Chart Of The Day: Happily Ever After Could Be Illusive For Disney Shares


“And they lived happily ever after” is the stuff of fairy tales. But in the real world, the newly created AT&T (NYSE:)/Discovery (NASDAQ:) media group threatens to eat into the market now occupied by the Walt Disney Company (NYSE:) and Netflix (NASDAQ:). In this post, we’ll focus on the risks to Disney. 

The merger between AT&T and Discovery poses a huge challenge two streaming entertainment companies. The new $43 billion media venture, vows to invest $20 billion a year on fresh content. 

This is a game-changing development for the global media market. It’s already been suffering from over-saturation.

Disney recently disappointed on and subscriber growth—103.6 million subscribers compared to forecasts of 109 million—and Netflix’s subscriber growth was also lower than analysts estimates, so investors are likely to be attracted to the new player on the block.

However, yesterday’s merger news only caused a 0.25% drop in Disney shares, which we find surprising. Perhaps dip-buyers think the stock’s prior 7% selloff offers an appropriate entry point for a value investment?

We don’t agree. In fact we think this might be just the beginning of a deeper downfall. The technicals tell the story: 

Disney Daily Chart

Disney Daily Chart

Disney shares have completed a complex H&S top, a pattern that illustrates demand had dried up, while supply increased, until the shifting supply-demand balance reversed the peak-and-trough formation.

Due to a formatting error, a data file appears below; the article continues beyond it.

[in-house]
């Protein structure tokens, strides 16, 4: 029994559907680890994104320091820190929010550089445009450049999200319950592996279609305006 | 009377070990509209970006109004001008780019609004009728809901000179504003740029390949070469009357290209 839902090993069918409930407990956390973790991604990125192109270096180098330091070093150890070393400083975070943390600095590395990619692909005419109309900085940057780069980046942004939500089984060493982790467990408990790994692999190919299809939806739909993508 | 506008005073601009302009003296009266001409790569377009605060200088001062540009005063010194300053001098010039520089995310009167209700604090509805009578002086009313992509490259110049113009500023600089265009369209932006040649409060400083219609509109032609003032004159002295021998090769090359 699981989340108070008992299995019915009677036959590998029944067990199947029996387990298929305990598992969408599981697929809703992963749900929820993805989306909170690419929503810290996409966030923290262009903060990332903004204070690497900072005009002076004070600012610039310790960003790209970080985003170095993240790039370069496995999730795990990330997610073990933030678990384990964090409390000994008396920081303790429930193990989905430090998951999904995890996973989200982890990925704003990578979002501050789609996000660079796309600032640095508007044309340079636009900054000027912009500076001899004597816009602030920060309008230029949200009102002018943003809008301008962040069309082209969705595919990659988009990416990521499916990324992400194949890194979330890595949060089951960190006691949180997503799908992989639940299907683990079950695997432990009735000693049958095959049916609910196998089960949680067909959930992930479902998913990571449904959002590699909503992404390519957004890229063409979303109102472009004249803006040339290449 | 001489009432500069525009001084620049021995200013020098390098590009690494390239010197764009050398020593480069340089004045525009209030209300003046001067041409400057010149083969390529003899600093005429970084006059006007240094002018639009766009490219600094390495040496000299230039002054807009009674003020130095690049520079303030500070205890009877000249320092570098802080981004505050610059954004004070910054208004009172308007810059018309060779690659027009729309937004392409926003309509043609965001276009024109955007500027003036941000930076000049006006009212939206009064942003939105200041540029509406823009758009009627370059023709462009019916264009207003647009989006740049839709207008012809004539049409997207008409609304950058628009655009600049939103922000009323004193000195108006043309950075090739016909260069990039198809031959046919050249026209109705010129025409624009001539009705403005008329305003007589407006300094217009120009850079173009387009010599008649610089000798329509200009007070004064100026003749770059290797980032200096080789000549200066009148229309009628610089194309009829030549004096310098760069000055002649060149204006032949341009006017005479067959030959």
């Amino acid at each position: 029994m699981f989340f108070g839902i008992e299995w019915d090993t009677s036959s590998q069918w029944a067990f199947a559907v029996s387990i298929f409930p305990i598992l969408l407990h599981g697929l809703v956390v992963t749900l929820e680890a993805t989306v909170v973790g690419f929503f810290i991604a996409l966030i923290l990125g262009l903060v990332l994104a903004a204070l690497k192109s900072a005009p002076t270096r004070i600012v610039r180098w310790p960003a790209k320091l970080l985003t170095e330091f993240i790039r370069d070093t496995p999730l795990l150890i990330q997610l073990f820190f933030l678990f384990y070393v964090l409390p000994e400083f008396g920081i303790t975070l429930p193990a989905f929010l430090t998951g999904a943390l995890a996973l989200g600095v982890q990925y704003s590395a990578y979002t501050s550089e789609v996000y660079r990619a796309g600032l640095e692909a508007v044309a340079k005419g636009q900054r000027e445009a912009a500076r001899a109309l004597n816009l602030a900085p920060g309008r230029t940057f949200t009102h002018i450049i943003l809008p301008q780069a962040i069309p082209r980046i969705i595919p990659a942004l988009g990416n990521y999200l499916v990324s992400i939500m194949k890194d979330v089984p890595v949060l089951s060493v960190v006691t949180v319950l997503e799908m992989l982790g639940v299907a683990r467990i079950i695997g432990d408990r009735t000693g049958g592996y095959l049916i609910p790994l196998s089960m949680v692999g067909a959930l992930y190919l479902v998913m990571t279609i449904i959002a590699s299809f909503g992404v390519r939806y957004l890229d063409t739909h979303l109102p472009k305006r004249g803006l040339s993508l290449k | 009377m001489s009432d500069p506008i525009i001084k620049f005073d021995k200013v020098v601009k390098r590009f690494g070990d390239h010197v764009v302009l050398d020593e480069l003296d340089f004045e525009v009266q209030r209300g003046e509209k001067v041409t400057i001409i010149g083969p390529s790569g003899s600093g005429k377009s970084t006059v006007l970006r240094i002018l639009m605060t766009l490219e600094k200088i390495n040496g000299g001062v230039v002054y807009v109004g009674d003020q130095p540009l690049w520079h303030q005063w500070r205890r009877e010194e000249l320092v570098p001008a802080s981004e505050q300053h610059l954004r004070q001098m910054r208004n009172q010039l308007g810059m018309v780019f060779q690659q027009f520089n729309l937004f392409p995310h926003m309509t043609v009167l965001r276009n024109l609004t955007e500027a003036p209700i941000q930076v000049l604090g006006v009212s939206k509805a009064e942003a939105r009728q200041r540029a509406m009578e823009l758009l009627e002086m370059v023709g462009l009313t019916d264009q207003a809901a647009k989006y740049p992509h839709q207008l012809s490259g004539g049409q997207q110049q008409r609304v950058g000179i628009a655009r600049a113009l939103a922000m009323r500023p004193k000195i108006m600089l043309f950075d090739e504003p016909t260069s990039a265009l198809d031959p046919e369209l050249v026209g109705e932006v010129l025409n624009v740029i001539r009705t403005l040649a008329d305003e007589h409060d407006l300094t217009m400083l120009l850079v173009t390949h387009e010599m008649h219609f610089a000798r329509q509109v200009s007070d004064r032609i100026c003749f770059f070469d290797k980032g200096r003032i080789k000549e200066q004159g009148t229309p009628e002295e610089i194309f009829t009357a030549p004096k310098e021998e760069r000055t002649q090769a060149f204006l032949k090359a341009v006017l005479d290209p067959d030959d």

After the first leg down, in the form of a downside breakout, there is often a return-move to retest the pattern’s integrity. The reason this happens is because the first leg down is a combination of closed long positions, diminishing demand, and increasing short positions which boost supply.

Because there’s pressure from both sides, the downside breakout is often powerful. The pattern’s completion, a downside breakout, took the form of a falling gap—an area where there was only supply and no demand.

The height of this pattern, $21, implies the downside target from the point of breakout, aiming toward $158. Note how the chart comes together, at the point where the target meets with the Jan. 27 low, which confirmed the February gap’s support, the 200 DMA and the uptrend line since the 2020 bottom.

That will be a critical juncture for the company’s shares. If they find support, the stock can return to advancing. If it breaks, the next support is in the $130s.

Trading Strategies

Conservative traders should wait for the price to perform a return move toward the neckline, reinforcing its resistance.

Moderate traders would sell with the corrective rally, for a better entry, without waiting for any further confirmation.

Aggressive traders could enter a contrarian long position, to ride on possible dip-buying, after the RSI fell to its lowest level since the March 2020 bottom and the price found support for a second day. They would then rejoin the rest of the market with a short. Given the complexity of this two-part trading strategy, a tight trading plan is necessary.

Here’s an example:

Trade Sample 1 – Contrarian Long Position

  • Entry: $169
  • Stop-Loss: $168
  • Risk: $1
  • Target): $176
  • Reward: $7
  • Risk:Reward Ratio: 1:7

Trade Sample 2 – Short Position

  • Entry: $176
  • Stop-Loss: $180
  • Risk: $4
  • Target: $160
  • Reward: $16
  • Risk:Reward Ratio: 1:4

Authors Note: You must learn how to customize a trading plan to your timing, budget and temperament. Till then, use our samples, but for your learning purposes, not for profit, or you’ll end up with neither. That’s a promise.



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